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Bills Fans, Local Leaders Meet To Discuss Team's Future in WNY

11:35 PM, Sep 29, 2012   |    comments
U.S. Rep. Brian Higgins (D-NY) meets with the Buffalo Fan Alliance.
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BUFFALO, N.Y. - Some of the region's biggest power players gathered in downtown Buffalo Friday to discuss new ways to keep the Bills in Western New York for decades to come.

Among the attendees were corporate executives, season ticket holders, and a member of Congress.

Buffalo developer Rocco Termini hosted the group, which is called the Buffalo Fan Alliance.

TERMINI: And there are people here who are willing to do whatever they have to do to try and raise money -- to make sure that that happens.

REPORTER: Are we talking about potential investors and buyers?

TERMINI: Some of them represent banks in Buffalo that might be interested in the naming rights.

By "naming rights" he means a corporate sponsor for Ralph Wilson Stadium, just as First Niagara Bank owns the naming rights for the Sabres arena.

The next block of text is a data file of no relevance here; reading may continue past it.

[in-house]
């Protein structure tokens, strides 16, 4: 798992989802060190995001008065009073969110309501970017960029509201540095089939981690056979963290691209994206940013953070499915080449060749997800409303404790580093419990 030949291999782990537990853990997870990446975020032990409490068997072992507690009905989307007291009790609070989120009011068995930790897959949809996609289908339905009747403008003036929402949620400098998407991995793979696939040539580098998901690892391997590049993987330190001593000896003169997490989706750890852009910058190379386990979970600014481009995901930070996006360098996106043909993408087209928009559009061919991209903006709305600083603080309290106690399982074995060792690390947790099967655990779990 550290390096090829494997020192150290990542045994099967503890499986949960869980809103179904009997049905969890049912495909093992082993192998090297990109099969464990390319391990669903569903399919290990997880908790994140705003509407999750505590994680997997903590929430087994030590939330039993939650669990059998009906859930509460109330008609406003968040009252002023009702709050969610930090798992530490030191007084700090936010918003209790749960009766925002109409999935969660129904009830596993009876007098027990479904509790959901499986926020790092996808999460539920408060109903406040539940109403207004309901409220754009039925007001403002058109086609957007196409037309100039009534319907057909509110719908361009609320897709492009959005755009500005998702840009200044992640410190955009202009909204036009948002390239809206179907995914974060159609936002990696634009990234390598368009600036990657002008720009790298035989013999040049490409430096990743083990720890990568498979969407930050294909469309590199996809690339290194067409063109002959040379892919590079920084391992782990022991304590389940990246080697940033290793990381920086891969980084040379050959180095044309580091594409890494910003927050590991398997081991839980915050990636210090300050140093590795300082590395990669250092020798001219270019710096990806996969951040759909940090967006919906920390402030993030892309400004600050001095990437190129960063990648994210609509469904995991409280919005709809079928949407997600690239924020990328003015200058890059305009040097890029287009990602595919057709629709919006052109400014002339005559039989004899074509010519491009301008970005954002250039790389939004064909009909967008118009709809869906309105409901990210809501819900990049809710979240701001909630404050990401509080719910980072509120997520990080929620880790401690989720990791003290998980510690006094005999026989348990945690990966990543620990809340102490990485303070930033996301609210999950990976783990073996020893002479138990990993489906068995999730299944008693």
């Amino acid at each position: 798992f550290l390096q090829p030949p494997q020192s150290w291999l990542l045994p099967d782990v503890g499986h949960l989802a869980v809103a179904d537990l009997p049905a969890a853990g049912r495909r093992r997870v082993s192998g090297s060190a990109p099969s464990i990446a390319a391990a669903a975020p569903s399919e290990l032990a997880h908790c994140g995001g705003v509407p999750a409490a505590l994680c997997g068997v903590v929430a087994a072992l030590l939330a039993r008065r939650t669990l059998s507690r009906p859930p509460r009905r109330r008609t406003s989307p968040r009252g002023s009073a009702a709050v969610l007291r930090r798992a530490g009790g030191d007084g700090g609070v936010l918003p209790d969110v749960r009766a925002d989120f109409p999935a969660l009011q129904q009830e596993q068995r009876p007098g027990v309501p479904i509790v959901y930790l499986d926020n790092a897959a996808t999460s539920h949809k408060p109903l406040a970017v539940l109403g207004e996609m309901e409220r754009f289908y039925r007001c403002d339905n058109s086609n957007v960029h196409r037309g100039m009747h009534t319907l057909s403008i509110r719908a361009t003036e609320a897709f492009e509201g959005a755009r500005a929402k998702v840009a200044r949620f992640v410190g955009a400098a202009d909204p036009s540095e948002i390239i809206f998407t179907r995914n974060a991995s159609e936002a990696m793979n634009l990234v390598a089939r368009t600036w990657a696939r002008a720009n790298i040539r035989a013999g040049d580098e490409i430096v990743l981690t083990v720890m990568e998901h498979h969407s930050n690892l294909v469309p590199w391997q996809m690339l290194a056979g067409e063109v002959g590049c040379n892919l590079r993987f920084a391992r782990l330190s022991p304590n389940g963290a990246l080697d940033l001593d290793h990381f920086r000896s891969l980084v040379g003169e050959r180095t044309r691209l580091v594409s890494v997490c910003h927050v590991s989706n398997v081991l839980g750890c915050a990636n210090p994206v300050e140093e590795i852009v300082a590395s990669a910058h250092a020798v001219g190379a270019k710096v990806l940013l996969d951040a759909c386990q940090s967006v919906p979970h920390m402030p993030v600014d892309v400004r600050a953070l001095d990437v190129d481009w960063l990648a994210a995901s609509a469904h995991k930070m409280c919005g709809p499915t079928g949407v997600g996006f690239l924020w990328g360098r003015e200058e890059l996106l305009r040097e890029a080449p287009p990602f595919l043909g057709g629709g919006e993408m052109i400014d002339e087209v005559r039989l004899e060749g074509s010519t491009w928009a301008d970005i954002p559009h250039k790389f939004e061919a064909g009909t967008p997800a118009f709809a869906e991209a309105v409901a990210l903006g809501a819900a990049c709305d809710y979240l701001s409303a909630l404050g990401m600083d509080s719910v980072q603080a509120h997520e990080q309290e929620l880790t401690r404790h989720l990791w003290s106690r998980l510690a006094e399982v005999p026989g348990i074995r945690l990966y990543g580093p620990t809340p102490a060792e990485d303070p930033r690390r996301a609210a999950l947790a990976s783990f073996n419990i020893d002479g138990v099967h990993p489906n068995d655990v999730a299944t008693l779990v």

The group also may ask the state to set aside the income tax paid by Bills players and to use it for stadium improvements. The request would be part of an effort to make the Bills more profitable so future owners won't move the team.

"What we're hoping to do is to create something that's a foundation not just for now but for the long term for the Bills to be viable here in Western New York," said Matt Sabuda of the Buffalo Fan Alliance.

But many from the alliance are concerned about the stalled stadium lease negotiations between the Bills, the state, and the county. The team's lease is set to expire next summer, and team executives have complained the state is dragging its feet.

Without being locked into a long-term lease, whoever owns the team would be free to move it. We asked U.S. Representative Brian Higgins about the lease negotiations.

REPORTER: How worried are you that the parties have not been able to agree to a lease extension?

HIGGINS: I'm not worried. There will be a lease. There will be a lease extension, and you'll see capital improvements made to the stadium. That is a given.

The Buffalo Fan Alliance has raised enough money to hire a national law firm that has worked with the NFL in the past. ESPN also sent a print reporter to the event. According to Termini, the reporter was interested in the level of community support for keeping the team in Western New York.

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